Two weeks ago, Gov. Gavin Newsom released his water supply strategy, which is designed to address California’s warming climate and increasing drought intensity. Central to this strategy is expanding storage to capture water during wet periods and to help urban and agricultural users make it through dry times.
But why stop there? What about storing water for the environment?
In our recent Public Policy Institute of California report, titled “Storing Water for the Environment: Operating Reservoirs to Improve Freshwater Ecosystems,” we explore how to do a better job of managing rivers that are affected by large dams and how to make restoring river health a primary objective of reservoir management.
Reservoirs are crucial for water management in California’s highly variable climate. The construction and operation of dams, however, has taken a toll on the environment. Dams change water quality and flow timing, and they block access to high-quality headwater habitat. This — along with many land-use changes and the introduction of invasive species — particularly harms salmon and steelhead, two of California’s most iconic and endangered fishes.
By law, dam operators are required to prevent or mitigate harm to river ecosystems and the native species that make use of them. The current approach to environmental management below dams relies on constraining water and hydropower operations, usually by requiring dam operators to meet minimum flow and water quality standards.
This constraint-based approach has neither improved the health of rivers and estuaries nor led to the recovery of native species populations. This approach is also notoriously complex, inflexible and hard to adjust, making it ill-suited to manage rapidly changing conditions. Moreover, these standards are the epicenter of water litigation.
We propose a change in course. Using a simple reservoir model, we demonstrate that ecosystem managers can achieve better environmental outcomes when they are granted a percentage of reservoir inflow along with a portion of storage capacity. Flexibly managed, this combination of inflow and storage leads to the most efficient use of environmental water.
We think our approach — which effectively grants assets to the environment that can be flexibly managed — is the better way to go. It treats the environment as the priority it is rather than a constraint.
Here’s why this is a better approach: Research has demonstrated the importance of varying the timing and amount of streamflows to meet specific ecosystem functions. Everything from fish, insects and amphibians, to birds and plants rely on this variability. All are adapted to the first freshet in the fall, the winter flood pulses, the slow decline in spring flows as snows recede, and the low flows of summer. And all are adapted to the wet and dry cycles that are part of California’s climate.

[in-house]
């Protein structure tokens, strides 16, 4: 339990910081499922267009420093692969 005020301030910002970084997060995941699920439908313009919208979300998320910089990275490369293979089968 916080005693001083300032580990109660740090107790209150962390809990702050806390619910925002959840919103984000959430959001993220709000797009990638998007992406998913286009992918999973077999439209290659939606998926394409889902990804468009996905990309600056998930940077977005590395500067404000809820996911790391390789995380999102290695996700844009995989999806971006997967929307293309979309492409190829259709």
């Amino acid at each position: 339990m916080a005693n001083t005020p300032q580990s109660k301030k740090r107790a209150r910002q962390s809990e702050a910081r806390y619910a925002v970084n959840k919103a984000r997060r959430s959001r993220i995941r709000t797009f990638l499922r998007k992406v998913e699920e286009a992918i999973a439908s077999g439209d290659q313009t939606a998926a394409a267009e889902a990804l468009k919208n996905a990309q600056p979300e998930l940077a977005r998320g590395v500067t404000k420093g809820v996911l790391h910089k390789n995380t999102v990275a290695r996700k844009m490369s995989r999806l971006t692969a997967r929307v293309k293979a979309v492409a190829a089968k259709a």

Storing water set aside for the environment in reservoirs allows ecosystem managers to vary flow releases to create the seasonal and year-to-year variability necessary for healthy rivers below dams. Done well, with good governance and investments in physical habitat, managing stored water also reduces uncertainties for both the environment and other water demands.
Several consequential regulatory and planning efforts in progress in the Central Valley would benefit from adopting this approach. These include:
An update of the water quality control plan for the Sacramento–San Joaquin Delta and its watershed;
Negotiations over voluntary agreements that seek to meet the objectives of the water quality control plan;
Efforts to develop a coordinated operating plan for the Central Valley Project and State Water Project that protects endangered species; and
Major investments of state funds in new storage and water for the environment.
All these efforts rely upon storing water in reservoirs to meet environmental requirements. And all will struggle to adapt to rapidly changing conditions as the climate warms and droughts intensify. We think reserving storage space and reservoir inflow for the environment is better than traditional regulatory approaches. And we recognize that this approach is novel — even risky — but we need to take some risks to manage growing threats to the health of our rivers and estuaries.
Jeffrey Mount, a geomorphologist, is a senior fellow at the PPIC Water Policy Center. Sarah Null is the 2021–22 CalTrout Ecosystem Fellow at the PPIC Water Policy Center. This article was originally published by CalMatters.